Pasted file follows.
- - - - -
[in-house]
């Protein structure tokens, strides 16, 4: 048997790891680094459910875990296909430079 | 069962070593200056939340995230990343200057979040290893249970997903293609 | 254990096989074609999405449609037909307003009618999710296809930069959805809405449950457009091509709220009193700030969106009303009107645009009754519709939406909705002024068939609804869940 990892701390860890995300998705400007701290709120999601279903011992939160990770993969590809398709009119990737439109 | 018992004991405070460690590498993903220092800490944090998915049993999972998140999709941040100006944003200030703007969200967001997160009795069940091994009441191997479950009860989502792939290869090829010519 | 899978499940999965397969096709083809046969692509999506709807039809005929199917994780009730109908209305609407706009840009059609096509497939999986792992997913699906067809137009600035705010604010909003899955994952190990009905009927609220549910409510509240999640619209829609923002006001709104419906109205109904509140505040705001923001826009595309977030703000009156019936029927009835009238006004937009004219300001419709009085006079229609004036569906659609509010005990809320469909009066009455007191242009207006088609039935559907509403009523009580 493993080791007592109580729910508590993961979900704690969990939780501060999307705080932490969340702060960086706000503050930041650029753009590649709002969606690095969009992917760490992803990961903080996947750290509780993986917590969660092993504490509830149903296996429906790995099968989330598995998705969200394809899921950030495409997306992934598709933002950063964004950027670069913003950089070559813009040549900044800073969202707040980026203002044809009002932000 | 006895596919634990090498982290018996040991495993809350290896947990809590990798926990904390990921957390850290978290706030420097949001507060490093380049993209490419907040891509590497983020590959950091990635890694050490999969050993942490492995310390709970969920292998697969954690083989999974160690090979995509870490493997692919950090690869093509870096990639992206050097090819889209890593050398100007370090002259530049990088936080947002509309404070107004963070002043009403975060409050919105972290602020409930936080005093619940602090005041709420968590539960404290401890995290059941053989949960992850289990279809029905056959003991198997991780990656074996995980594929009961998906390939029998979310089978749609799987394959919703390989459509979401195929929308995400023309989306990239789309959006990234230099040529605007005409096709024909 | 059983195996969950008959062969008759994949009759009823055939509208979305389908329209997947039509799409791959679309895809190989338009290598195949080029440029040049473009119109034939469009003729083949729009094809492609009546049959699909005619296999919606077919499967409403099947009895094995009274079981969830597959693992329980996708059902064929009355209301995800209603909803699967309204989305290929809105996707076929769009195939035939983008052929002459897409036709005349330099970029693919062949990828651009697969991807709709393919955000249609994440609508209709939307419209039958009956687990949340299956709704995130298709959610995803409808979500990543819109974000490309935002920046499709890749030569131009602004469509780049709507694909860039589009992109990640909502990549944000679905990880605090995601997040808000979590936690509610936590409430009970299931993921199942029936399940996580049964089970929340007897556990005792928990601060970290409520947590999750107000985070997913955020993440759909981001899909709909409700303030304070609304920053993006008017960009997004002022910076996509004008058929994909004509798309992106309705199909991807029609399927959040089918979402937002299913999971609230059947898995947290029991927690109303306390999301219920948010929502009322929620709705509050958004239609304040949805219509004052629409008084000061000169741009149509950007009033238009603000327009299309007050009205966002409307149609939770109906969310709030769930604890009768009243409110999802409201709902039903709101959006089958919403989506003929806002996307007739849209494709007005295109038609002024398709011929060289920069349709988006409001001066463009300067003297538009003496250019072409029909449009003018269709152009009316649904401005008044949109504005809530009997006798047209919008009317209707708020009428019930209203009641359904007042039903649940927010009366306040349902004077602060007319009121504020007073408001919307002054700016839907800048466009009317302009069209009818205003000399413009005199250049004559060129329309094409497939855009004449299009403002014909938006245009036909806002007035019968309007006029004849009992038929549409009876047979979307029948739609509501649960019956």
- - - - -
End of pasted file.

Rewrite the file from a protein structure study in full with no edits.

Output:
[in-house]
């Protein structure tokens, strides 16, 4: 048997790891680094459910875990296909430079 | 069962070593200056939340995230990343200057979040290893249970997903293609 | 254990096989074609999405449609037909307003009618999710296809930069959805809405449950457009091509709220009193700030969106009303009107645009009754519709939406909705002024068939609804869940 990892701390860890995300998705400007701290709120999601279903011992939160990770993969590809398709009119990737439109 | 018992004991405070460690590498993903220092800490944090998915049993999972998140999709941040100006944003200030703007969200967001997160009795069940091994009441191997479950009860989502792939290869090829010519 | 899978499940999965397969096709083809046969692509999506709807039809005929199917994780009730109908209305609407706009840009059609096509497939999986792992997913699906067809137009600035705010604010909003899955994952190990009905009927609220549910409510509240999640619209829609923002006001709104419906109205109904509140505040705001923001826009595309977030703000009156019936029927009835009238006004937009004219300001419709009085006079229609004036569906659609509010005990809320469909009066009455007191242009207006088609039935559907509403009523009580 493993080791007592109580729910508590993961979900704690969990939780501060999307705080932490969340702060960086706000503050930041650029753009590649709002969606690095969009992917760490992803990961903080996947750290509780993986917590969660092993504490509830149903296996429906790995099968989330598995998705969200394809899921950030495409997306992934598709933002950063964004950027670069913003950089070559813009040549900044800073969202707040980026203002044809009002932000 | 006895596919634990090498982290018996040991495993809350290896947990809590990798926990904390990921957390850290978290706030420097949001507060490093380049993209490419907040891509590497983020590959950091990635890694050490999969050993942490492995310390709970969920292998697969954690083989999974160690090979995509870490493997692919950090690869093509870096990639992206050097090819889209890593050398100007370090002259530049990088936080947002509309404070107004963070002043009403975060409050919105972290602020409930936080005093619940602090005041709420968590539960404290401890995290059941053989949960992850289990279809029905056959003991198997991780990656074996995980594929009961998906390939029998979310089978749609799987394959919703390989459509979401195929929308995400023309989306990239789309959006990234230099040529605007005409096709024909 | 059983195996969950008959062969008759994949009759009823055939509208979305389908329209997947039509799409791959679309895809190989338009290598195949080029440029040049473009119109034939469009003729083949729009094809492609009546049959699909005619296999919606077919499967409403099947009895094995009274079981969830597959693992329980996708059902064929009355209301995800209603909803699967309204989305290929809105996707076929769009195939035939983008052929002459897409036709005349330099970029693919062949990828651009697969991807709709393919955000249609994440609508209709939307419209039958009956687990949340299956709704995130298709959610995803409808979500990543819109974000490309935002920046499709890749030569131009602004469509780049709507694909860039589009992109990640909502990549944000679905990880605090995601997040808000979590936690509610936590409430009970299931993921199942029936399940996580049964089970929340007897556990005792928990601060970290409520947590999750107000985070997913955020993440759909981001899909709909409700303030304070609304920053993006008017960009997004002022910076996509004008058929994909004509798309992106309705199909991807029609399927959040089918979402937002299913999971609230059947898995947290029991927690109303306390999301219920948010929502009322929620709705509050958004239609304040949805219509004052629409008084000061000169741009149509950007009033238009603000327009299309007050009205966002409307149609939770109906969310709030769930604890009768009243409110999802409201709902039903709101959006089958919403989506003929806002996307007739849209494709007005295109038609002024398709011929060289920069349709988006409001001066463009300067003297538009003496250019072409029909449009003018269709152009009316649904401005008044949109504005809530009997006798047209919008009317209707708020009428019930209203009641359904007042039903649940927010009366306040349902004077602060007319009121504020007073408001919307002054700016839907800048466009009317302009069209009818205003000399413009005199250049004559060129329309094409497939855009004449299009403002014909938006245009036909806002007035019968309007006029004849009992038929549409009876047979979307029948739609509501649960019956």